Meanwhile, Canadian industry exported military supplies and raw materials useful in their manufacture, including ammunition, napalm and Agent Orange,[5] to the United States, as trade between the two countries carried on unhindered.

"500 firms sold $2.5 billion of war materials (ammunition, napalm, aircraft engines and explosives) to the Pentagon. Another $10 billion in food, beverages, berets and boots for the troops was exported to the U.S., as well as nickel, copper, lead, brass and oil for shell casings, wiring, plate armour and military transport. In Canada unemployment fell to record low levels of 3.9%"[4]

Although these exports were sales by Canadian companies, not gifts from the Canadian government, they benefited the American war effort nonetheless. The first official response to the economic support being given to the United States military from the government was by Lester B. Pearson on March 10, 1967 that the embargo of goods to their southern ally was "necessary and logical" due to the extreme integration of both economies and in doing so would also be a notice of withdrawal from North American defense arrangements.[6]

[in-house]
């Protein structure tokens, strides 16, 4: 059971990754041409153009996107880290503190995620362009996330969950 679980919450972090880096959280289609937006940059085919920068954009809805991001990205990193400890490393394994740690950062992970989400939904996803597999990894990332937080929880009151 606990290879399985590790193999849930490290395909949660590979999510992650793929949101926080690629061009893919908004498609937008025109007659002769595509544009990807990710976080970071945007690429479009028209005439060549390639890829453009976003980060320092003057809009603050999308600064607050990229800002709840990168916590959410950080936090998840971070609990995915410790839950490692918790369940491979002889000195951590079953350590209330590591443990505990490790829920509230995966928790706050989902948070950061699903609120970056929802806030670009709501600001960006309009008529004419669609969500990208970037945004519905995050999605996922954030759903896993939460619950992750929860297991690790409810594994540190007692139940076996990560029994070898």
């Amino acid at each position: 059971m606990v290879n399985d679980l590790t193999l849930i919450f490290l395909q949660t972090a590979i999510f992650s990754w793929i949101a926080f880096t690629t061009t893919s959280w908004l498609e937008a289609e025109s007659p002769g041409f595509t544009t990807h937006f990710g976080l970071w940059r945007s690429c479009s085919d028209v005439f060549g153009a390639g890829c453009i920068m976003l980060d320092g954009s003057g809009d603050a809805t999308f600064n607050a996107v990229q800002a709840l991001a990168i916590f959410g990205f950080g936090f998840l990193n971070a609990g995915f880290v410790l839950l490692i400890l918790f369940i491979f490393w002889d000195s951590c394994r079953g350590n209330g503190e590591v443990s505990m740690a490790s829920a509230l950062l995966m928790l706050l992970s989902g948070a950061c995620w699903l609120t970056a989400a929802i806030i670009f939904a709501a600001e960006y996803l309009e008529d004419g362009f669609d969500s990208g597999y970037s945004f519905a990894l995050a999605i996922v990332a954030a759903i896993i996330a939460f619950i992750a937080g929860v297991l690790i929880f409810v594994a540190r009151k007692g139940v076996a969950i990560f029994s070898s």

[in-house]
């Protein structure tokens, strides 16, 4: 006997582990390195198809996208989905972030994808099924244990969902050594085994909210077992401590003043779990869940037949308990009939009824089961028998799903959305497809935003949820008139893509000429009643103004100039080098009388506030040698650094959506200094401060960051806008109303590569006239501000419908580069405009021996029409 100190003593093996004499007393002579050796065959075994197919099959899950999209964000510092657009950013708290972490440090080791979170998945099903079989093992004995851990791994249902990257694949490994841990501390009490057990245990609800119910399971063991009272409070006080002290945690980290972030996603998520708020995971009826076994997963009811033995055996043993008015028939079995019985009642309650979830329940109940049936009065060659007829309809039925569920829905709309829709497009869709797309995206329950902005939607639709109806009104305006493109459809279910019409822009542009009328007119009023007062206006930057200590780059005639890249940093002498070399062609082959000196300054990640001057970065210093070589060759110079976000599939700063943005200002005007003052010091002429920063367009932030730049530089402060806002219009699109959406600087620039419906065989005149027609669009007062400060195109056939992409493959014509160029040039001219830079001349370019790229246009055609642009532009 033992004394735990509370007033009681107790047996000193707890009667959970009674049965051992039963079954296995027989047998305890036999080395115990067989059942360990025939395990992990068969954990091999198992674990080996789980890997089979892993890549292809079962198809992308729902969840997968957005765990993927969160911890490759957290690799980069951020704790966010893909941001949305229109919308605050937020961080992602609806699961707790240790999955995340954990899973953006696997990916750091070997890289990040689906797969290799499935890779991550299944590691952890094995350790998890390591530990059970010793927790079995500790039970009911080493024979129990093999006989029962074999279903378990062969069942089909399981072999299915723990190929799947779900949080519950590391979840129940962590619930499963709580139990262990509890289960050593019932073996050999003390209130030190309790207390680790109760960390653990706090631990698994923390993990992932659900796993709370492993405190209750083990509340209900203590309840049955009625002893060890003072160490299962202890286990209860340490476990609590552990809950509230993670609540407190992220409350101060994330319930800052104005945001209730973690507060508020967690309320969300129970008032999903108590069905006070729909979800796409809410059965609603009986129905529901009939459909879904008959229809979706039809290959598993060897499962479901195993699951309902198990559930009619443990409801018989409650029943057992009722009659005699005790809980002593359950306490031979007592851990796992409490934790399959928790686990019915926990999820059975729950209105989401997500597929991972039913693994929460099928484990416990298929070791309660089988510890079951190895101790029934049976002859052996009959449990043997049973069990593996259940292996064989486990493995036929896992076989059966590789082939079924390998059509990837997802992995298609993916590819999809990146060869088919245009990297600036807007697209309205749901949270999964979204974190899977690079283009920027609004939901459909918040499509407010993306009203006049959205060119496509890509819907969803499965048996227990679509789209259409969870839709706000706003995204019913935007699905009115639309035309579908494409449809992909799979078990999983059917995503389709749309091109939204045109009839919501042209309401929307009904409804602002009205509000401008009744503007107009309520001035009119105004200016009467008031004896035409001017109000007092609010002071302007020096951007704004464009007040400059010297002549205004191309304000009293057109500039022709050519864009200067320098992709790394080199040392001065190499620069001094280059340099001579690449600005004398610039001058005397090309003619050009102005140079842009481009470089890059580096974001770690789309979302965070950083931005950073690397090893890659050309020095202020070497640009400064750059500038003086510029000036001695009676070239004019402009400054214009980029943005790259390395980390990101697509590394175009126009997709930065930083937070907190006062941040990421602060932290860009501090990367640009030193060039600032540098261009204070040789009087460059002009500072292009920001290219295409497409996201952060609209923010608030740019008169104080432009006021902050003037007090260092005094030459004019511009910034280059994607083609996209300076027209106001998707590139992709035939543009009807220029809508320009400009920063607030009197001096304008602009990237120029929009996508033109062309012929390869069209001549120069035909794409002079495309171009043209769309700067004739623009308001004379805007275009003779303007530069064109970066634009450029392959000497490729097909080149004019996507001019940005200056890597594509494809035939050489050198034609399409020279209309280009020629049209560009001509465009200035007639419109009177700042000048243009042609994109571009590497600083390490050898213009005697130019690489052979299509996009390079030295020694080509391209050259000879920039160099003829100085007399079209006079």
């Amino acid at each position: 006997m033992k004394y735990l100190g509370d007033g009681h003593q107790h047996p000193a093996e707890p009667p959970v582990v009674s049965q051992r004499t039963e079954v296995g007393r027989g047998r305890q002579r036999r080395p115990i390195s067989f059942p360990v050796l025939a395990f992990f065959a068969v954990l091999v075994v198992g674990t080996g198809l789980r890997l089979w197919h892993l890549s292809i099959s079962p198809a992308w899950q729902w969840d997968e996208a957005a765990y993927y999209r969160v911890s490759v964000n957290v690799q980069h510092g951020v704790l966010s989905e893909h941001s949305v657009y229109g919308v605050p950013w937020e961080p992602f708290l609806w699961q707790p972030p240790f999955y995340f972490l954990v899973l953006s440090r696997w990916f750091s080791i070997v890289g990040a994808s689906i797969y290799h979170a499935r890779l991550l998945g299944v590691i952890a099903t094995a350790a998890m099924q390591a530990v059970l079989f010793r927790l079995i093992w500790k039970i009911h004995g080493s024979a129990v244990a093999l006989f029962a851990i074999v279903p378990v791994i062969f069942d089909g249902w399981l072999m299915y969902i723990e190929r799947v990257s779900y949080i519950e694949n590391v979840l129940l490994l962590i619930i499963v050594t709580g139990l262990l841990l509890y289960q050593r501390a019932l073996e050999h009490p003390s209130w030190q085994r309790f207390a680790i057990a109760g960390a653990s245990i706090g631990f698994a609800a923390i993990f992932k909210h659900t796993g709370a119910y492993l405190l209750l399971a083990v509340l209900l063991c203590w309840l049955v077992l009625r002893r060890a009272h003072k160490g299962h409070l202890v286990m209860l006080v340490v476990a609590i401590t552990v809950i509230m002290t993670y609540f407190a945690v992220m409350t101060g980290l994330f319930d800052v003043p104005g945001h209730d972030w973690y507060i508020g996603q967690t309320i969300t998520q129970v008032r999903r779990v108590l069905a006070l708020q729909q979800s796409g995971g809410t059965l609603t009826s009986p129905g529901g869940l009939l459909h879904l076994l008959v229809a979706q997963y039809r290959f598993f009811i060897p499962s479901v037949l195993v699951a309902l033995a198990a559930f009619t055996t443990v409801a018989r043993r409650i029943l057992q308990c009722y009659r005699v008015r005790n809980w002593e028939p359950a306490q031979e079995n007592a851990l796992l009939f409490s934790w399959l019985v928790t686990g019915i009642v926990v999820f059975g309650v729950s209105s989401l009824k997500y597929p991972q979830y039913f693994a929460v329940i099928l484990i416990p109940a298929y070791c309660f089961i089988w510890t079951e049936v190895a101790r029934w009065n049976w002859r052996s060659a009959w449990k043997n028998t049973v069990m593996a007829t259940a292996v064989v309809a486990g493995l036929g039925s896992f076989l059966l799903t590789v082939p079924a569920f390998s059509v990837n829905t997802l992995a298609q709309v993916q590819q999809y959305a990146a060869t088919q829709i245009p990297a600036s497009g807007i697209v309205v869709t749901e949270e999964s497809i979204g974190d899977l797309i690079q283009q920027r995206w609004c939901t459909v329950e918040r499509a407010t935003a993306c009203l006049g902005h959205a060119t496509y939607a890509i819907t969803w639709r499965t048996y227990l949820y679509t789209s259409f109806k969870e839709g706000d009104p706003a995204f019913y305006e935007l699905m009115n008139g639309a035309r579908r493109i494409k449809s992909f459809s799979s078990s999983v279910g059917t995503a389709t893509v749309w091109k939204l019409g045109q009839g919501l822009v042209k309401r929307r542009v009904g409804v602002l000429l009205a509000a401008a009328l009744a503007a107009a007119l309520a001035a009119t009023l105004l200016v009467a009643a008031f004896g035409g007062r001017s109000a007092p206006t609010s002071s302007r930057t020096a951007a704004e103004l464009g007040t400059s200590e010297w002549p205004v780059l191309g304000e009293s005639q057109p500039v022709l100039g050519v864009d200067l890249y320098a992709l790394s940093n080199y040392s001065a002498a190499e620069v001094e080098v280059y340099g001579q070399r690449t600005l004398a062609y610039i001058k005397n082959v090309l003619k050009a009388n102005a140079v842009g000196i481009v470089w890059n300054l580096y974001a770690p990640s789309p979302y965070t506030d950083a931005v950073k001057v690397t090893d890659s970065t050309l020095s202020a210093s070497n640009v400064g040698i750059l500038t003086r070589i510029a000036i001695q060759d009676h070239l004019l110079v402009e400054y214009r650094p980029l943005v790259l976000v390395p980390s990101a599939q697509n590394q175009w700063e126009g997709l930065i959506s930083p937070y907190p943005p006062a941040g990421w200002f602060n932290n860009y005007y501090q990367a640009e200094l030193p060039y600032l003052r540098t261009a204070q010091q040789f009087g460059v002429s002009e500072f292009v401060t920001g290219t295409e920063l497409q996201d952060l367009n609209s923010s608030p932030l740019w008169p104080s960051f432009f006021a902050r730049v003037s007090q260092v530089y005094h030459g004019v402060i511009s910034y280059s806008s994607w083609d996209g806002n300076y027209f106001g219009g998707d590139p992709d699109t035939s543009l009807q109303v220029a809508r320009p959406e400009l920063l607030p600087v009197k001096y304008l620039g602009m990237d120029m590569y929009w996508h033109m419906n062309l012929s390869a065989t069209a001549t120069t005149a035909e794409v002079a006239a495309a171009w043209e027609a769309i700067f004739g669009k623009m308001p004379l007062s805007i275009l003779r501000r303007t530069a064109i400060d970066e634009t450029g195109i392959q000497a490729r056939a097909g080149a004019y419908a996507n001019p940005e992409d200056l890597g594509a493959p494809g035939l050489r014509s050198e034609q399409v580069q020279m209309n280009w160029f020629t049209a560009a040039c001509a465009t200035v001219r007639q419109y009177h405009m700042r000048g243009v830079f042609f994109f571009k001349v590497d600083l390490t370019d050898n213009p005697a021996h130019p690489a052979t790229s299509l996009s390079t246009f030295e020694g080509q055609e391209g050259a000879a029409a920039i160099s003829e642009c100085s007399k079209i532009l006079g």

As the war escalated, relations between Canada and the United States deteriorated. On April 2, 1965, Pearson gave a speech at Temple University in the United States which, in the context of firm support for U.S. policy, called for a pause in the bombing of North Vietnam. In a perhaps apocryphal story, when a furious President Lyndon B. Johnson met with Pearson the next day, he grabbed the much smaller Canadian by his lapels and talked angrily with him for an hour. After this incident, the two men somehow found ways to resolve their differences over the war—in fact, they both had further contacts, including meeting together in Canada two times afterward.[7]